How much HIIT should we be doing? Fitness trainers explain why you shouldn’t be interval training every day.
Over lockdown, many of us adapted to the world of bodyweight training by doing HIIT, or high intensity interval training. Now that gyms are closed, you might be keen to continue doing cardio circuits in your training routine – but is that a good idea?
“In order for HIIT workouts to be beneficial they should be done in short bursts of very hard work. It should be around 85% of your max heart rate, or if you were to rank the feeling out of 10, it would be around a nine, as though you could not possibly work harder,” says trainer Alice Miller.
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How often should you do HIIT?
“I think you should be doing about 20-30 minutes of HIIT a week, total. You can divide that up and perhaps do it over two sessions. Even then, it will depend on what your health state is, if you’ve been signed off to do it, if you have any heart conditions or any joint issues that would be exasperated by random bursts of HIIT.
A lot of people like the feeling of getting super sweaty and ‘beasting’ it in their workouts, so they turn to HIIT. But we shouldn’t be pushing our bodies to that extreme on a regular basis. Mix up your 30 minutes of HIIT with a few strength training sessions and maybe some steady state cardio, and you’re doing enough.”
“Right now, as we’re at home, people think they need to be doing HIIT all the time. But, in fact, doing HIIT workouts every day could actually be detrimental to your health, your progress and your fitness journey. The most important things to think about are your goals and your current fitness level. If you want to get stronger, HIIT isn’t beneficial to you. If you’re brand new to fitness, ease yourself in so your body isn’t broken after the first week. I’d do max 30 minutes a week for the first few months. If you are already fit, you could maybe push it to an hour, but I wouldn’t do anything more than that unless you are advanced.”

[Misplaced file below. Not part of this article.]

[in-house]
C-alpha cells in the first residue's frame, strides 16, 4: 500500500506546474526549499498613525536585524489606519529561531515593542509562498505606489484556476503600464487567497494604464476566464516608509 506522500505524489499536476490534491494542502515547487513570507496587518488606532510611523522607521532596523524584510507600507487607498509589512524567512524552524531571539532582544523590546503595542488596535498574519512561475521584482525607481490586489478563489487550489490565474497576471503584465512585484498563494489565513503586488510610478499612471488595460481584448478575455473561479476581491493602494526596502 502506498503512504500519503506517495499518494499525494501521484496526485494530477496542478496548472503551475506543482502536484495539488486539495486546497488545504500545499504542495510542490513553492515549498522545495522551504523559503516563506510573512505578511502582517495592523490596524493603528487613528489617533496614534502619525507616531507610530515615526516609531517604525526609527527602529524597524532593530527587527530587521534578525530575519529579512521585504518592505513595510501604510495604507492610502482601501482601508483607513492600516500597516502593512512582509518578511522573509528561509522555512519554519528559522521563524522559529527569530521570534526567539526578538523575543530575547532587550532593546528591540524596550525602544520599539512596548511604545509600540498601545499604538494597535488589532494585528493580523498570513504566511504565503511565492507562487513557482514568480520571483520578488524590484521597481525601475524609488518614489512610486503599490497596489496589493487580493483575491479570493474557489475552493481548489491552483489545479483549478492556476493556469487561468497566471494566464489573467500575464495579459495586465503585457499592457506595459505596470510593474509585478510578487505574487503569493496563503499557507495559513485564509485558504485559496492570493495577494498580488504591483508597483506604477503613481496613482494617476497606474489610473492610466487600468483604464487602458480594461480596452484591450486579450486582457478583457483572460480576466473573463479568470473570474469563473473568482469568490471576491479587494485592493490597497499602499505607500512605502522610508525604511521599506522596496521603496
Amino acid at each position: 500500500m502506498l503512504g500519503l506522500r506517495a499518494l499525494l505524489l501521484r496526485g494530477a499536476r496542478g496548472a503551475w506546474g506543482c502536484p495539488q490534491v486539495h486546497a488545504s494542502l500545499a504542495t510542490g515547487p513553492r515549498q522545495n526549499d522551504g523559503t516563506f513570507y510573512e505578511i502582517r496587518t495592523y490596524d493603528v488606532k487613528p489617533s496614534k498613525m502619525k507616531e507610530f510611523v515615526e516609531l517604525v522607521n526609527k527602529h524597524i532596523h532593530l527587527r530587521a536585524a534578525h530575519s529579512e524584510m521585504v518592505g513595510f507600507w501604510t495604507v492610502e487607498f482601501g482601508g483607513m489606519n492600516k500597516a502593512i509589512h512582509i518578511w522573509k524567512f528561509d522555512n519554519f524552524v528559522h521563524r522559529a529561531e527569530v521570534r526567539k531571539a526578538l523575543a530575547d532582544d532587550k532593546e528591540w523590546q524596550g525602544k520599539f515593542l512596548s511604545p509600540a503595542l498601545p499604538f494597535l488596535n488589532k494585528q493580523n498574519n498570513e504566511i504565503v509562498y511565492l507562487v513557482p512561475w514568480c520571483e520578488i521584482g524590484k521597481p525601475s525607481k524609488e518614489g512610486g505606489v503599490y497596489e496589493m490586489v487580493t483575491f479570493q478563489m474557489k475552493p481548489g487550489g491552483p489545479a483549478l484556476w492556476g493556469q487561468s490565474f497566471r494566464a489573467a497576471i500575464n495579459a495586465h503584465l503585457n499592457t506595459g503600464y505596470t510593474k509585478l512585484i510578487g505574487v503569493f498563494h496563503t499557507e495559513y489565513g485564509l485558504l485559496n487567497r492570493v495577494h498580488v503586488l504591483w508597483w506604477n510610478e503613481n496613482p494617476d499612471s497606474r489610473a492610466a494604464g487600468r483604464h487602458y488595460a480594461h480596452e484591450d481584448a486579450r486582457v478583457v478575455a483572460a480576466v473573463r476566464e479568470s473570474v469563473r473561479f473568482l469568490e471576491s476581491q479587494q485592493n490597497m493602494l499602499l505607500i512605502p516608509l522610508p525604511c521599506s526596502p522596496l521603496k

Why shouldn’t you do HIIT every day?
“When your body is undergoing high intensity exercise, cortisol is released as a byproduct because your body is under incredible amounts of stress. In the right amounts, this release is great and has health benefits, such as boosting the immune system, speeding up your metabolism, enhancing your strength, improving your body’s cardiovascular system and endurance. But too much cortisol can lead to mood disturbance, fatigue and joint pain. You need adequate recovery, and daily HIIT won’t allow that.”
“In a HIIT workout, we work extremely hard. We want our exercise to make us stronger, boost immunity, help us move better. But if we put our body through such intense work every day we’re going to end up with the opposite result. You’ll probably suffer joint pain or get injuries and your sleep might be thrown out, basically you end up running yourself into the ground. It’s especially true for the high levels of cortisol that are released during HIIT workouts – too much of that is so stressful on the body.
It’s also important to remember that adding more volume doesn’t necessarily mean you’ll get more results. You need time to recover between sessions and if you’re always doing HIIT your body will never slow down.”
Is HIIT bad for you?
“No – HIIT is not bad. It has its place in moderation. The overuse of HIIT is what is bad. It’s great when you don’t need equipment, it gets you sweaty, it releases endorphins. But we need to balance it with things like lifting weights, which is a low impact workout that increases bone density and protects against muscle atrophy. Strength training is still a stress on the body, but it’s nowhere near the same stress compared to HIIT.
“No, it’s not bad at all. It’s actually great: it elevates your heart rate, gets your metabolism going, increases your body’s ability to manage oxygen flow and increases fitness. But doing it every day would be bad for the body.”
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Chloe Gray is the senior writer for stylist.co.uk's fitness brand Strong Women. When she's not writing or lifting weights, she's most likely found practicing handstands, sipping a gin and tonic or eating peanut butter straight out of the jar (not all at the same time).